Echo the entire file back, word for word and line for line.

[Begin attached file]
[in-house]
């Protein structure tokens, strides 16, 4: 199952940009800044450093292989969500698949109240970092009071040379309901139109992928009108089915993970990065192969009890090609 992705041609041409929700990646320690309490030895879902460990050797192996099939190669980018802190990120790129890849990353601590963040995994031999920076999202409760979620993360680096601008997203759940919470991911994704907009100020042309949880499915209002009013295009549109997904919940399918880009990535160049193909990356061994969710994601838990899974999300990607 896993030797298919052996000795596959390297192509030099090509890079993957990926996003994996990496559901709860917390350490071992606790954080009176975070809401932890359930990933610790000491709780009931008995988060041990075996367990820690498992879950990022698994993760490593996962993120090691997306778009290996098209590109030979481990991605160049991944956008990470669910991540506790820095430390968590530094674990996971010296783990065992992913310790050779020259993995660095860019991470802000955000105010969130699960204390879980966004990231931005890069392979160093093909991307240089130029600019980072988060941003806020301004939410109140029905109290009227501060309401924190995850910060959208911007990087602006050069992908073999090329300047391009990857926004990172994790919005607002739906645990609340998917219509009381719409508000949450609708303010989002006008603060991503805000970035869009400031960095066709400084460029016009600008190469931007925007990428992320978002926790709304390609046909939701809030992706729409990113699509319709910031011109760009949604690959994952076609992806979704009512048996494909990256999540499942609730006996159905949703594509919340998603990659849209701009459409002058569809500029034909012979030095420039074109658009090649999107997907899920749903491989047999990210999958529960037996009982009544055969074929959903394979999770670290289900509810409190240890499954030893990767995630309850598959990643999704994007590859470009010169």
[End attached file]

[in-house]
């Protein structure tokens, strides 16, 4: 199952940009800044450093292989969500698949109240970092009071040379309901139109992928009108089915993970990065192969009890090609 992705041609041409929700990646320690309490030895879902460990050797192996099939190669980018802190990120790129890849990353601590963040995994031999920076999202409760979620993360680096601008997203759940919470991911994704907009100020042309949880499915209002009013295009549109997904919940399918880009990535160049193909990356061994969710994601838990899974999300990607 896993030797298919052996000795596959390297192509030099090509890079993957990926996003994996990496559901709860917390350490071992606790954080009176975070809401932890359930990933610790000491709780009931008995988060041990075996367990820690498992879950990022698994993760490593996962993120090691997306778009290996098209590109030979481990991605160049991944956008990470669910991540506790820095430390968590530094674990996971010296783990065992992913310790050779020259993995660095860019991470802000955000105010969130699960204390879980966004990231931005890069392979160093093909991307240089130029600019980072988060941003806020301004939410109140029905109290009227501060309401924190995850910060959208911007990087602006050069992908073999090329300047391009990857926004990172994790919005607002739906645990609340998917219509009381719409508000949450609708303010989002006008603060991503805000970035869009400031960095066709400084460029016009600008190469931007925007990428992320978002926790709304390609046909939701809030992706729409990113699509319709910031011109760009949604690959994952076609992806979704009512048996494909990256999540499942609730006996159905949703594509919340998603990659849209701009459409002058569809500029034909012979030095420039074109658009090649999107997907899920749903491989047999990210999958529960037996009982009544055969074929959903394979999770670290289900509810409190240890499954030893990767995630309850598959990643999704994007590859470009010169």